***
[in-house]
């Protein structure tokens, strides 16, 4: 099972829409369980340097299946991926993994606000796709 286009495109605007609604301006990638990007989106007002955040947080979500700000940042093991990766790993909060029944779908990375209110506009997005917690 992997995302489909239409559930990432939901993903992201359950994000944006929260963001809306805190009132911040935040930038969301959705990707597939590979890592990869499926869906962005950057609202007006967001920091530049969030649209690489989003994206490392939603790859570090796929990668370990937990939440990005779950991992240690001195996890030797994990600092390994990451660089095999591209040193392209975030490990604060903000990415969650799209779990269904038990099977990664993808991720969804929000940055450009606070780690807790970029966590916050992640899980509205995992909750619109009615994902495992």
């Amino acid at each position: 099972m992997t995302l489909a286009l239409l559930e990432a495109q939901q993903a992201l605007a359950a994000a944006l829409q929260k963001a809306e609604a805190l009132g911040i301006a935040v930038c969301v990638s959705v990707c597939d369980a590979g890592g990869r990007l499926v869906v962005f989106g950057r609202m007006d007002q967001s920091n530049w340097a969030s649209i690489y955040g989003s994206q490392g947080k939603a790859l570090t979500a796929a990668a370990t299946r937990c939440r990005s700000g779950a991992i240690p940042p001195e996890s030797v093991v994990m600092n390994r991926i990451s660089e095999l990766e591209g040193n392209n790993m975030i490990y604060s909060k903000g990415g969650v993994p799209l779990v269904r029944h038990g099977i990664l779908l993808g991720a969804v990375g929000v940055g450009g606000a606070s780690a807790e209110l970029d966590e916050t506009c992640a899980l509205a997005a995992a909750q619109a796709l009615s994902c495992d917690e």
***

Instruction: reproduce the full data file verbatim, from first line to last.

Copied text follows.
[in-house]
């Protein structure tokens, strides 16, 4: 099972829409369980340097299946991926993994606000796709 286009495109605007609604301006990638990007989106007002955040947080979500700000940042093991990766790993909060029944779908990375209110506009997005917690 992997995302489909239409559930990432939901993903992201359950994000944006929260963001809306805190009132911040935040930038969301959705990707597939590979890592990869499926869906962005950057609202007006967001920091530049969030649209690489989003994206490392939603790859570090796929990668370990937990939440990005779950991992240690001195996890030797994990600092390994990451660089095999591209040193392209975030490990604060903000990415969650799209779990269904038990099977990664993808991720969804929000940055450009606070780690807790970029966590916050992640899980509205995992909750619109009615994902495992």
């Amino acid at each position: 099972m992997t995302l489909a286009l239409l559930e990432a495109q939901q993903a992201l605007a359950a994000a944006l829409q929260k963001a809306e609604a805190l009132g911040i301006a935040v930038c969301v990638s959705v990707c597939d369980a590979g890592g990869r990007l499926v869906v962005f989106g950057r609202m007006d007002q967001s920091n530049w340097a969030s649209i690489y955040g989003s994206q490392g947080k939603a790859l570090t979500a796929a990668a370990t299946r937990c939440r990005s700000g779950a991992i240690p940042p001195e996890s030797v093991v994990m600092n390994r991926i990451s660089e095999l990766e591209g040193n392209n790993m975030i490990y604060s909060k903000g990415g969650v993994p799209l779990v269904r029944h038990g099977i990664l779908l993808g991720a969804v990375g929000v940055g450009g606000a606070s780690a807790e209110l970029d966590e916050t506009c992640a899980l509205a997005a995992a909750q619109a796709l009615s994902c495992d917690e």